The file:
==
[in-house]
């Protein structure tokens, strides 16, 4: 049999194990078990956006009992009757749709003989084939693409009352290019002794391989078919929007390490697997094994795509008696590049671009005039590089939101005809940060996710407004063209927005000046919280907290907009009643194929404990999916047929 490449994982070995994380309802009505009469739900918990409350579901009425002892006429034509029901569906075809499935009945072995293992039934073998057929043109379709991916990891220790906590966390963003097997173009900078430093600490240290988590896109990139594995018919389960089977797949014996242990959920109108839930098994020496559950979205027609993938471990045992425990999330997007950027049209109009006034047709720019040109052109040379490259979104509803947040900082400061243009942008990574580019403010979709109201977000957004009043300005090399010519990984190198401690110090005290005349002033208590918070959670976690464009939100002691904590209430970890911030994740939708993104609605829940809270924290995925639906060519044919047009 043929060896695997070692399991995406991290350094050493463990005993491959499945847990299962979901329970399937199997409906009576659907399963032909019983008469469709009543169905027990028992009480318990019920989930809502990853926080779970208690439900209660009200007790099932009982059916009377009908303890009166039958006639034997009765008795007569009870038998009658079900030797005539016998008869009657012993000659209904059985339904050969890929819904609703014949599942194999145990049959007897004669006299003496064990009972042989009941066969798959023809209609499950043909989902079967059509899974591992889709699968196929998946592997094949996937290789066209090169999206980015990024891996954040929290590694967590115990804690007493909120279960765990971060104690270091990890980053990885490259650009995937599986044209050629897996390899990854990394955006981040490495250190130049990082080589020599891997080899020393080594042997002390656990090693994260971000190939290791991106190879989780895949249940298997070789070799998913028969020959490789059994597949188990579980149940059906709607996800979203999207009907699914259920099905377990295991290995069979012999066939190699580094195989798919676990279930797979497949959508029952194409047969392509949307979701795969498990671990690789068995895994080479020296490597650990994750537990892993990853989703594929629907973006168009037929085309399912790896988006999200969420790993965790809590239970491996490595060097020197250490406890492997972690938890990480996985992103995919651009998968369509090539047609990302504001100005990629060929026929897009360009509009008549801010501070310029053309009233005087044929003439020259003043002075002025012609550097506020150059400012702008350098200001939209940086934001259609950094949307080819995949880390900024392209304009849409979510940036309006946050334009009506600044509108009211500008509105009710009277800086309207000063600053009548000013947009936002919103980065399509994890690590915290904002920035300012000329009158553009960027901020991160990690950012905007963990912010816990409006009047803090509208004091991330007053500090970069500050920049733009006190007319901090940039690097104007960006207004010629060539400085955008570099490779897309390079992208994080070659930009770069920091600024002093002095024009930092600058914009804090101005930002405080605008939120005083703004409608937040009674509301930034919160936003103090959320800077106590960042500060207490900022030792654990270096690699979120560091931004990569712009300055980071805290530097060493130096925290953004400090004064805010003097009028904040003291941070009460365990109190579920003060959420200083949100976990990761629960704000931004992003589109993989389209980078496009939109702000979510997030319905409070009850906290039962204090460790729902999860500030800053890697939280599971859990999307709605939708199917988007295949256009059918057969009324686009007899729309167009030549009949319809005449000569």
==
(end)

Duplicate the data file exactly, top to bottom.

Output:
[in-house]
């Protein structure tokens, strides 16, 4: 049999194990078990956006009992009757749709003989084939693409009352290019002794391989078919929007390490697997094994795509008696590049671009005039590089939101005809940060996710407004063209927005000046919280907290907009009643194929404990999916047929 490449994982070995994380309802009505009469739900918990409350579901009425002892006429034509029901569906075809499935009945072995293992039934073998057929043109379709991916990891220790906590966390963003097997173009900078430093600490240290988590896109990139594995018919389960089977797949014996242990959920109108839930098994020496559950979205027609993938471990045992425990999330997007950027049209109009006034047709720019040109052109040379490259979104509803947040900082400061243009942008990574580019403010979709109201977000957004009043300005090399010519990984190198401690110090005290005349002033208590918070959670976690464009939100002691904590209430970890911030994740939708993104609605829940809270924290995925639906060519044919047009 043929060896695997070692399991995406991290350094050493463990005993491959499945847990299962979901329970399937199997409906009576659907399963032909019983008469469709009543169905027990028992009480318990019920989930809502990853926080779970208690439900209660009200007790099932009982059916009377009908303890009166039958006639034997009765008795007569009870038998009658079900030797005539016998008869009657012993000659209904059985339904050969890929819904609703014949599942194999145990049959007897004669006299003496064990009972042989009941066969798959023809209609499950043909989902079967059509899974591992889709699968196929998946592997094949996937290789066209090169999206980015990024891996954040929290590694967590115990804690007493909120279960765990971060104690270091990890980053990885490259650009995937599986044209050629897996390899990854990394955006981040490495250190130049990082080589020599891997080899020393080594042997002390656990090693994260971000190939290791991106190879989780895949249940298997070789070799998913028969020959490789059994597949188990579980149940059906709607996800979203999207009907699914259920099905377990295991290995069979012999066939190699580094195989798919676990279930797979497949959508029952194409047969392509949307979701795969498990671990690789068995895994080479020296490597650990994750537990892993990853989703594929629907973006168009037929085309399912790896988006999200969420790993965790809590239970491996490595060097020197250490406890492997972690938890990480996985992103995919651009998968369509090539047609990302504001100005990629060929026929897009360009509009008549801010501070310029053309009233005087044929003439020259003043002075002025012609550097506020150059400012702008350098200001939209940086934001259609950094949307080819995949880390900024392209304009849409979510940036309006946050334009009506600044509108009211500008509105009710009277800086309207000063600053009548000013947009936002919103980065399509994890690590915290904002920035300012000329009158553009960027901020991160990690950012905007963990912010816990409006009047803090509208004091991330007053500090970069500050920049733009006190007319901090940039690097104007960006207004010629060539400085955008570099490779897309390079992208994080070659930009770069920091600024002093002095024009930092600058914009804090101005930002405080605008939120005083703004409608937040009674509301930034919160936003103090959320800077106590960042500060207490900022030792654990270096690699979120560091931004990569712009300055980071805290530097060493130096925290953004400090004064805010003097009028904040003291941070009460365990109190579920003060959420200083949100976990990761629960704000931004992003589109993989389209980078496009939109702000979510997030319905409070009850906290039962204090460790729902999860500030800053890697939280599971859990999307709605939708199917988007295949256009059918057969009324686009007899729309167009030549009949319809005449000569």